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Voting for Small Change
The two-year presidential campaign is winding down or, depending on how you look at it, just getting started but a lot of us are already saturated with election news-entertainment that’s generated a lot of heat but not much in the way of light. And there’s already talk about candidates who may be jockeying for 2012.
The last few years have brought us to an unhappy place, loosely chronicled by newspapers, books and the Internet. Yet through it all our favored television viewing, according to media experts, remains sports and “reality” show programming, while network news (bland though it may be) continues to lose audience. Occasionally we all need to escape from the real world and reality television seems to be the way many of us escape from reality these days. (For others it’s a more interesting and enjoyable form of escape to explore the various states of the first edition of Huckleberry Finn or better yet, re-read it). With so much going on in our own lives, it takes a lot of reading to keep up with what’s happening in the world, and if the last few years have taught us anything, it might be that what we do as a nation half way ‘round the world can come back to bite us in unexpected ways and in unexpected places.
With gasoline at around $4.00 a gallon (no big surprise there) and large parts of the economy beginning to feel the pinch, imagine what it would be like if interventionist foreign policy advisors (of both major candidates) and their cheerleaders in Congress get their way and we end up with four more years of the same. A few years from now might we be looking back to a time when gasoline at $5.00 per gallon looks like a bargain?
I talk with booksellers every day and right now some of them tell me they’re finding it harder to justify the cost of traveling any great distance to some of the regional book fairs either as an exhibitor or a buyer and consequently are cutting back on the number of fairs they attend. Also, the hyper-inflationary spiral in postage rates has nearly done away with much of the trans-Atlantic trade in ordinary second-hand books memorialized by Helen Hanff in 84 Charing Cross Road. Add to this competition from the Internet and the proliferation of charity book sales, and I think it clear that antiquarian book-selling will never be the same. (My wife is an antiques dealer who exhibits in one of central New York’s finest co-ops and she tells me the antiques business is also going through a rough patch). So whether we like it or not, the political world affects every business sooner or later, and if we had to choose a business logo, the ostrich would not be it.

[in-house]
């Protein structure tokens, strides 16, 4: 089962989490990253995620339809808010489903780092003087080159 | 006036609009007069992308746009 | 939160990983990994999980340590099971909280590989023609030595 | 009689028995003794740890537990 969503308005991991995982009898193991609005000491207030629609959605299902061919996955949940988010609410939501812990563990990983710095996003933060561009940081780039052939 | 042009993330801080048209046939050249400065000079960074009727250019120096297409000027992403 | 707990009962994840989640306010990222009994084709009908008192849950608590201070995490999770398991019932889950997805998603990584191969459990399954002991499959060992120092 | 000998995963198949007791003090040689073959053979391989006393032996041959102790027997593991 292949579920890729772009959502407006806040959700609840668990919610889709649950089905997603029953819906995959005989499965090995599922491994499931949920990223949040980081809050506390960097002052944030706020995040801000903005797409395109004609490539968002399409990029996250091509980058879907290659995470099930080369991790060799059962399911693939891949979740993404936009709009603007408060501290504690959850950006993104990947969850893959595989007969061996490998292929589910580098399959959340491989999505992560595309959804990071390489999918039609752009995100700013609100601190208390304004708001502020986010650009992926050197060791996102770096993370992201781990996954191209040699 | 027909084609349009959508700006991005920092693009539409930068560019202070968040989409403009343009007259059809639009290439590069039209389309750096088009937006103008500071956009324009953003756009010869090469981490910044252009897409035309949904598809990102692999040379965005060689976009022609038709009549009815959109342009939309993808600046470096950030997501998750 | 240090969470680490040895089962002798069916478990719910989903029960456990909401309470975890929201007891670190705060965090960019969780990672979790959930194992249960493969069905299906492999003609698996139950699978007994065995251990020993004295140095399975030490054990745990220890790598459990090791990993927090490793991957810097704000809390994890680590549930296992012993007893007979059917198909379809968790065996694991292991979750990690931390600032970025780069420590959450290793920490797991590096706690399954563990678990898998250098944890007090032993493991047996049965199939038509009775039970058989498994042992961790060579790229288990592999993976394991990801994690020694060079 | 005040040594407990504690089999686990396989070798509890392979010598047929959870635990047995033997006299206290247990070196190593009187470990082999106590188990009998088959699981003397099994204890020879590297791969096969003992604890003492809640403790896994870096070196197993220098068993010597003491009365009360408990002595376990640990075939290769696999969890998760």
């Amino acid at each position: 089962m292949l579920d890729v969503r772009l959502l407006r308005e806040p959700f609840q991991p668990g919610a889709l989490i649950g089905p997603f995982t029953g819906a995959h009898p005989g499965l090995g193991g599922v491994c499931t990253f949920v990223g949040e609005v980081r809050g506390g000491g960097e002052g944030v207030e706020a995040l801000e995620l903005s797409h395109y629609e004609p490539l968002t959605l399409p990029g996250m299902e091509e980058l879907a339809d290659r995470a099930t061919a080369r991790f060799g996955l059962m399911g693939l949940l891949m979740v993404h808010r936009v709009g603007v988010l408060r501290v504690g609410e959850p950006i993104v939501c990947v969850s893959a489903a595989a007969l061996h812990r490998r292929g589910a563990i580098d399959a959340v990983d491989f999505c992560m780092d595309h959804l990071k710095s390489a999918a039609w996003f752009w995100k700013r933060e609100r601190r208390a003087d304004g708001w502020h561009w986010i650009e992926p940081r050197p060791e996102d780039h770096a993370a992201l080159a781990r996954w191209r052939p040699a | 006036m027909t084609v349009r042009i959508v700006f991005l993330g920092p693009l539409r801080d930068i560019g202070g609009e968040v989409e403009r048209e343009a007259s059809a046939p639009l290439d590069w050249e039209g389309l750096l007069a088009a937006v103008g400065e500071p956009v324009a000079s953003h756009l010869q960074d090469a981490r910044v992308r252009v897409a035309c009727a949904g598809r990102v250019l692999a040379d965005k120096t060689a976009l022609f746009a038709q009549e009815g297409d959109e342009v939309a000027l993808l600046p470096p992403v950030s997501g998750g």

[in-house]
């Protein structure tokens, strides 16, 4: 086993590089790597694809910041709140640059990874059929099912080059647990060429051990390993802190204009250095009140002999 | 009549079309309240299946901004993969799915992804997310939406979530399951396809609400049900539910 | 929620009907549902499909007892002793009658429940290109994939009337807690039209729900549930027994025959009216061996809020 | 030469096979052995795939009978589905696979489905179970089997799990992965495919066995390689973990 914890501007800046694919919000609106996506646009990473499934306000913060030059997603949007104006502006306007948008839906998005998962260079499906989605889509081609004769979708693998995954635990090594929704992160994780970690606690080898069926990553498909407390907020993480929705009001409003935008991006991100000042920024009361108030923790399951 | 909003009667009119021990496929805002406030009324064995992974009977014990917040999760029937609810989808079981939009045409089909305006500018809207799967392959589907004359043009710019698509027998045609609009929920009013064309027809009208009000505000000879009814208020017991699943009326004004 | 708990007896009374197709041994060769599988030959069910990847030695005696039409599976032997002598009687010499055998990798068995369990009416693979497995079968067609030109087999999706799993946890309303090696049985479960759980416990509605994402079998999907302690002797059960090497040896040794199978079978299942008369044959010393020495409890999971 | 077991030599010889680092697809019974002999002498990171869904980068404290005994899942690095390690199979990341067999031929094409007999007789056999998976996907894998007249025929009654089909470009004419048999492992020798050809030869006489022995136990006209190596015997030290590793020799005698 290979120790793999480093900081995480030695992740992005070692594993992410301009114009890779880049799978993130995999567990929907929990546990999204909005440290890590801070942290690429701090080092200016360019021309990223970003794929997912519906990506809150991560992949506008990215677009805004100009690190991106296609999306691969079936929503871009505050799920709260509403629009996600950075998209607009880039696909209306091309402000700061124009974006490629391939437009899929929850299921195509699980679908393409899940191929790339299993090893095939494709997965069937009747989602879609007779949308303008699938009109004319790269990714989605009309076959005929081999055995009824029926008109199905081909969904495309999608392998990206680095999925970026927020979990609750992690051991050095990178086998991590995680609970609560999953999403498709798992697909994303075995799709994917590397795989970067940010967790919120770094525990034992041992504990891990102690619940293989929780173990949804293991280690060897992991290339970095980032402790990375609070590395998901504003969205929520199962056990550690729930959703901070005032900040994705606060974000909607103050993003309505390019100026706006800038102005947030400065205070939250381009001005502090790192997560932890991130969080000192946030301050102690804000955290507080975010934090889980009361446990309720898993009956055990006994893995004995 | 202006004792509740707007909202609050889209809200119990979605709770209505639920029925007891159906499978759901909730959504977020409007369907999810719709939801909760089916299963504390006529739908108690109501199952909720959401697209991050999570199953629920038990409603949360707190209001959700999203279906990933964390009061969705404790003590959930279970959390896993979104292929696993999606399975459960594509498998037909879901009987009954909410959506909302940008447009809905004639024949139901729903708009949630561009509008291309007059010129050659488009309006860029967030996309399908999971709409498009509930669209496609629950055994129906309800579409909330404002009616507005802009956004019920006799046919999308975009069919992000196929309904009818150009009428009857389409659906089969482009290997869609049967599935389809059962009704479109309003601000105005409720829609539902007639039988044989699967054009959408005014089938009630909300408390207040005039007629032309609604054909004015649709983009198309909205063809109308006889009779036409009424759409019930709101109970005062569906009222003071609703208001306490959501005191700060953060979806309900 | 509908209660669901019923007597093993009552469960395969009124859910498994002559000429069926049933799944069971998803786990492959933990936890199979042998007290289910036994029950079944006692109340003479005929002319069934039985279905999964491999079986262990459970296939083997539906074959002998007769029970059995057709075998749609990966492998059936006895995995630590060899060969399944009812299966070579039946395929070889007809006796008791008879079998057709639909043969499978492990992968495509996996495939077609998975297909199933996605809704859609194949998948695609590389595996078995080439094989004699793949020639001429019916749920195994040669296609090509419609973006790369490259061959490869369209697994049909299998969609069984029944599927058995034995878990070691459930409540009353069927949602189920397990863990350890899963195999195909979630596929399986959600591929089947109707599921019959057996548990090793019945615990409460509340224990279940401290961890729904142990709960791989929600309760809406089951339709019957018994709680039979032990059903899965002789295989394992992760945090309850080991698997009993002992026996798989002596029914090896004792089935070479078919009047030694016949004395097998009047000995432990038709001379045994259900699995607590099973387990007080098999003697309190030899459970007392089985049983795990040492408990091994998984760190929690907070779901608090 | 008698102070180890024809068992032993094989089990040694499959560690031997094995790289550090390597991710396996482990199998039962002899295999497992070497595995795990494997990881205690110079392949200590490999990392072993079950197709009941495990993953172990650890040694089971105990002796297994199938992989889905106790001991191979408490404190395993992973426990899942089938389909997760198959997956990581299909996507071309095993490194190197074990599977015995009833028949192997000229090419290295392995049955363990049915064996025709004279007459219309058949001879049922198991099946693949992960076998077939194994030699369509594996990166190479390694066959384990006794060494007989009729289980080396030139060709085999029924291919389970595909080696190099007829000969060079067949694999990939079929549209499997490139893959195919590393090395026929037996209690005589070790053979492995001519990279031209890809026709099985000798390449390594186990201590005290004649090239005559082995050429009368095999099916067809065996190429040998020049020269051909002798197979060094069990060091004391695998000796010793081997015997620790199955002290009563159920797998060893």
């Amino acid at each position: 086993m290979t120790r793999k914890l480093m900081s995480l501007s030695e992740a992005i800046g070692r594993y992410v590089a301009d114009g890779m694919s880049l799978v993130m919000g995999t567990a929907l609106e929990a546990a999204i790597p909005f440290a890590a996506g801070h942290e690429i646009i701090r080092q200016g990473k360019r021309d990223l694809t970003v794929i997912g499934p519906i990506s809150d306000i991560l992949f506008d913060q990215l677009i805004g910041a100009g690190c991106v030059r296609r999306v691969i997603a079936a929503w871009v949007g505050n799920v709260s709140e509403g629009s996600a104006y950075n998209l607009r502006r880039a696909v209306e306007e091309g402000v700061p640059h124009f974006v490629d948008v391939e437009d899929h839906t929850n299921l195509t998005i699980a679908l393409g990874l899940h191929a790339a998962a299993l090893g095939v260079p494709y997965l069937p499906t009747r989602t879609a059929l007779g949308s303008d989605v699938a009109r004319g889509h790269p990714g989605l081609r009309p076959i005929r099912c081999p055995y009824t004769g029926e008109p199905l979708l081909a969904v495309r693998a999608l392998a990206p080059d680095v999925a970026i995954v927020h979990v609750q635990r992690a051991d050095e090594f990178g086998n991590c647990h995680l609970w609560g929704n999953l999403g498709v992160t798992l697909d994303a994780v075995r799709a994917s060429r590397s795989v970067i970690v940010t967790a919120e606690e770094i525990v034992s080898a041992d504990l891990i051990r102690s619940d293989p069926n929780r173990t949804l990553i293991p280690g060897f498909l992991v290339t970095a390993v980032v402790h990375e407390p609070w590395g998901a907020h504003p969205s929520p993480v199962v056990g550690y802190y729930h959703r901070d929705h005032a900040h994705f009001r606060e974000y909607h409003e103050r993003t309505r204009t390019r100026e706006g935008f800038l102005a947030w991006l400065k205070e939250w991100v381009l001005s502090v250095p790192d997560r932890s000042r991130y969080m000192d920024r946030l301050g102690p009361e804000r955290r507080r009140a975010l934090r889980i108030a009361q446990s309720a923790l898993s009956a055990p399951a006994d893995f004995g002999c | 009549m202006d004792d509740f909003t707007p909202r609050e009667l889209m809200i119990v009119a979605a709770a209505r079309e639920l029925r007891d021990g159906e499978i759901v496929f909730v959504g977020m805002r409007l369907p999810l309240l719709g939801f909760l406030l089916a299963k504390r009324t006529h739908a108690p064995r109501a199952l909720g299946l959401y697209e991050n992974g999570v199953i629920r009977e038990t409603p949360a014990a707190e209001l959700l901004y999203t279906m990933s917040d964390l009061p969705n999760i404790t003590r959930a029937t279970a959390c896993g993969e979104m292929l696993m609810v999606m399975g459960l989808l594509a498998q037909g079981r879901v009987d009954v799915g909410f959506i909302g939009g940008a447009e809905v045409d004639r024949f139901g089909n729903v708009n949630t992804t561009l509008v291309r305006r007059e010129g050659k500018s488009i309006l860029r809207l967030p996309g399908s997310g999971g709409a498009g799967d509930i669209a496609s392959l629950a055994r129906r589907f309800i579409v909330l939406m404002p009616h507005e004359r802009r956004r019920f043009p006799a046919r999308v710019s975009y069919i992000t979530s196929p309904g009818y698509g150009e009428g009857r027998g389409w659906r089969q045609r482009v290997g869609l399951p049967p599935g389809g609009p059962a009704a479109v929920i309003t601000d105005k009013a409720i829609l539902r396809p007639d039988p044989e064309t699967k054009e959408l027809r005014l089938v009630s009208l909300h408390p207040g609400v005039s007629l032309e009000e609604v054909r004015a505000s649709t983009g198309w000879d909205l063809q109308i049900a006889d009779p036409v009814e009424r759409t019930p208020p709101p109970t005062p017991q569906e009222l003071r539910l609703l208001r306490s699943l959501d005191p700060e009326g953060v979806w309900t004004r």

I think books themselves will always be with us even though technology will continue to change the way they are made and sold. (Amazon’s “Kindle”, according to recent business reports, has turned out to be an unexpected hit and is already being talked about as the book world’s new iPod).
During the gilded age books were bought as furniture to line the library shelves of the well-to-do—sets of the collected works of famous writers would get the job done in a hurry and many of them survive virgo intacto to the present day. Whether as furniture, accessories or props, they were often there to lend the impression to dinner guests or business associates that the owner had actually read them, or at least absorbed the contents through telepathy or osmosis.